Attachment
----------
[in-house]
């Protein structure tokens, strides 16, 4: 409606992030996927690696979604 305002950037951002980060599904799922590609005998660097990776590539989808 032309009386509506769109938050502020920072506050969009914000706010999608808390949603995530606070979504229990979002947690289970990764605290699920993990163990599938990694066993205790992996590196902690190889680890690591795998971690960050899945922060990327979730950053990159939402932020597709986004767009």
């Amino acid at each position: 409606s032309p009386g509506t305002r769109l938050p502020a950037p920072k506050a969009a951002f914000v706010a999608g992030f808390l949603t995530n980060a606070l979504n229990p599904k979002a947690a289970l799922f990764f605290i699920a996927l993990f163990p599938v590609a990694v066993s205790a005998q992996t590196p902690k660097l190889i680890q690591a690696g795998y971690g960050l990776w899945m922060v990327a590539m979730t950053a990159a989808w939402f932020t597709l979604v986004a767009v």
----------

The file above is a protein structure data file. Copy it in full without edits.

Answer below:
[in-house]
């Protein structure tokens, strides 16, 4: 409606992030996927690696979604 305002950037951002980060599904799922590609005998660097990776590539989808 032309009386509506769109938050502020920072506050969009914000706010999608808390949603995530606070979504229990979002947690289970990764605290699920993990163990599938990694066993205790992996590196902690190889680890690591795998971690960050899945922060990327979730950053990159939402932020597709986004767009």
């Amino acid at each position: 409606s032309p009386g509506t305002r769109l938050p502020a950037p920072k506050a969009a951002f914000v706010a999608g992030f808390l949603t995530n980060a606070l979504n229990p599904k979002a947690a289970l799922f990764f605290i699920a996927l993990f163990p599938v590609a990694v066993s205790a005998q992996t590196p902690k660097l190889i680890q690591a690696g795998y971690g960050l990776w899945m922060v990327a590539m979730t950053a990159a989808w939402f932020t597709l979604v986004a767009v």